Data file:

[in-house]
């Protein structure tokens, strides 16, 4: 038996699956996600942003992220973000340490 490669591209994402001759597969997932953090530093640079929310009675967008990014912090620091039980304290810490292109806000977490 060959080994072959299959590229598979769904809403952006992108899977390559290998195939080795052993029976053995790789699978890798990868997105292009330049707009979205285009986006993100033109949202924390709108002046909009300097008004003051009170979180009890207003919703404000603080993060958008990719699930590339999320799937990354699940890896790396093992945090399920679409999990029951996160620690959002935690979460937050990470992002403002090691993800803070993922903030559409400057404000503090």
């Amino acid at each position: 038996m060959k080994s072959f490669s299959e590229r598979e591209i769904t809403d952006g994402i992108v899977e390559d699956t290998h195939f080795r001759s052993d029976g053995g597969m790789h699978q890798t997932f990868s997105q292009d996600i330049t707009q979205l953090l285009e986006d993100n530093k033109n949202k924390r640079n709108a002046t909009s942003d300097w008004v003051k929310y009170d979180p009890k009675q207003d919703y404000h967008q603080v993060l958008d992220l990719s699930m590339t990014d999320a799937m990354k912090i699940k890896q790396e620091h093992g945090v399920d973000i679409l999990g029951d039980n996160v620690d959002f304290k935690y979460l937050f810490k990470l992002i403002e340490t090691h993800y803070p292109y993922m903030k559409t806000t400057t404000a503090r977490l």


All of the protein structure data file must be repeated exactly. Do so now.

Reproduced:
[in-house]
């Protein structure tokens, strides 16, 4: 038996699956996600942003992220973000340490 490669591209994402001759597969997932953090530093640079929310009675967008990014912090620091039980304290810490292109806000977490 060959080994072959299959590229598979769904809403952006992108899977390559290998195939080795052993029976053995790789699978890798990868997105292009330049707009979205285009986006993100033109949202924390709108002046909009300097008004003051009170979180009890207003919703404000603080993060958008990719699930590339999320799937990354699940890896790396093992945090399920679409999990029951996160620690959002935690979460937050990470992002403002090691993800803070993922903030559409400057404000503090």
């Amino acid at each position: 038996m060959k080994s072959f490669s299959e590229r598979e591209i769904t809403d952006g994402i992108v899977e390559d699956t290998h195939f080795r001759s052993d029976g053995g597969m790789h699978q890798t997932f990868s997105q292009d996600i330049t707009q979205l953090l285009e986006d993100n530093k033109n949202k924390r640079n709108a002046t909009s942003d300097w008004v003051k929310y009170d979180p009890k009675q207003d919703y404000h967008q603080v993060l958008d992220l990719s699930m590339t990014d999320a799937m990354k912090i699940k890896q790396e620091h093992g945090v399920d973000i679409l999990g029951d039980n996160v620690d959002f304290k935690y979460l937050f810490k990470l992002i403002e340490t090691h993800y803070p292109y993922m903030k559409t806000t400057t404000a503090r977490l």